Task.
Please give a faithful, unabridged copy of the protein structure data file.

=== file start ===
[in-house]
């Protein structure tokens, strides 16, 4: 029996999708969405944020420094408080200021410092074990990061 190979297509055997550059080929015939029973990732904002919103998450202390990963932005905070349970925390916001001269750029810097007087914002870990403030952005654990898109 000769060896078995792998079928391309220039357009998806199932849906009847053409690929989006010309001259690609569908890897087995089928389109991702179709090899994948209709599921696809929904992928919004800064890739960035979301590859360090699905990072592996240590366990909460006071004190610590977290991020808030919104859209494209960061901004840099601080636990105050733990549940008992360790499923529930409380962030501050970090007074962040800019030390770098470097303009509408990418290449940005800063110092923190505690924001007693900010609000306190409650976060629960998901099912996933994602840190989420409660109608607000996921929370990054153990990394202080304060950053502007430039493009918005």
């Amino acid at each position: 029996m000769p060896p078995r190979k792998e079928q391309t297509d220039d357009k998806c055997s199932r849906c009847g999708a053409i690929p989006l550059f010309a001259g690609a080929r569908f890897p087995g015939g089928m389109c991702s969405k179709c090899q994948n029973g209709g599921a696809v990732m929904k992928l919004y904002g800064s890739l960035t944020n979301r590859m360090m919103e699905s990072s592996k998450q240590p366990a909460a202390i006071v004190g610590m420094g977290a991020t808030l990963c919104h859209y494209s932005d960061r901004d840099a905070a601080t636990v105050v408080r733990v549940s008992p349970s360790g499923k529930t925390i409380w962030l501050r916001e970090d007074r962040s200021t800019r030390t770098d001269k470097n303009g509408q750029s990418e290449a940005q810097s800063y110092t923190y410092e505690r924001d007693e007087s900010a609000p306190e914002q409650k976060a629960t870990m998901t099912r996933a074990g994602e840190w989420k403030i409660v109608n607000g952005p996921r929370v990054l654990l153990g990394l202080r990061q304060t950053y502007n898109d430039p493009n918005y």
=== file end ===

[in-house]
């Protein structure tokens, strides 16, 4: 029996999708969405944020420094408080200021410092074990990061 190979297509055997550059080929015939029973990732904002919103998450202390990963932005905070349970925390916001001269750029810097007087914002870990403030952005654990898109 000769060896078995792998079928391309220039357009998806199932849906009847053409690929989006010309001259690609569908890897087995089928389109991702179709090899994948209709599921696809929904992928919004800064890739960035979301590859360090699905990072592996240590366990909460006071004190610590977290991020808030919104859209494209960061901004840099601080636990105050733990549940008992360790499923529930409380962030501050970090007074962040800019030390770098470097303009509408990418290449940005800063110092923190505690924001007693900010609000306190409650976060629960998901099912996933994602840190989420409660109608607000996921929370990054153990990394202080304060950053502007430039493009918005």
């Amino acid at each position: 029996m000769p060896p078995r190979k792998e079928q391309t297509d220039d357009k998806c055997s199932r849906c009847g999708a053409i690929p989006l550059f010309a001259g690609a080929r569908f890897p087995g015939g089928m389109c991702s969405k179709c090899q994948n029973g209709g599921a696809v990732m929904k992928l919004y904002g800064s890739l960035t944020n979301r590859m360090m919103e699905s990072s592996k998450q240590p366990a909460a202390i006071v004190g610590m420094g977290a991020t808030l990963c919104h859209y494209s932005d960061r901004d840099a905070a601080t636990v105050v408080r733990v549940s008992p349970s360790g499923k529930t925390i409380w962030l501050r916001e970090d007074r962040s200021t800019r030390t770098d001269k470097n303009g509408q750029s990418e290449a940005q810097s800063y110092t923190y410092e505690r924001d007693e007087s900010a609000p306190e914002q409650k976060a629960t870990m998901t099912r996933a074990g994602e840190w989420k403030i409660v109608n607000g952005p996921r929370v990054l654990l153990g990394l202080r990061q304060t950053y502007n898109d430039p493009n918005y």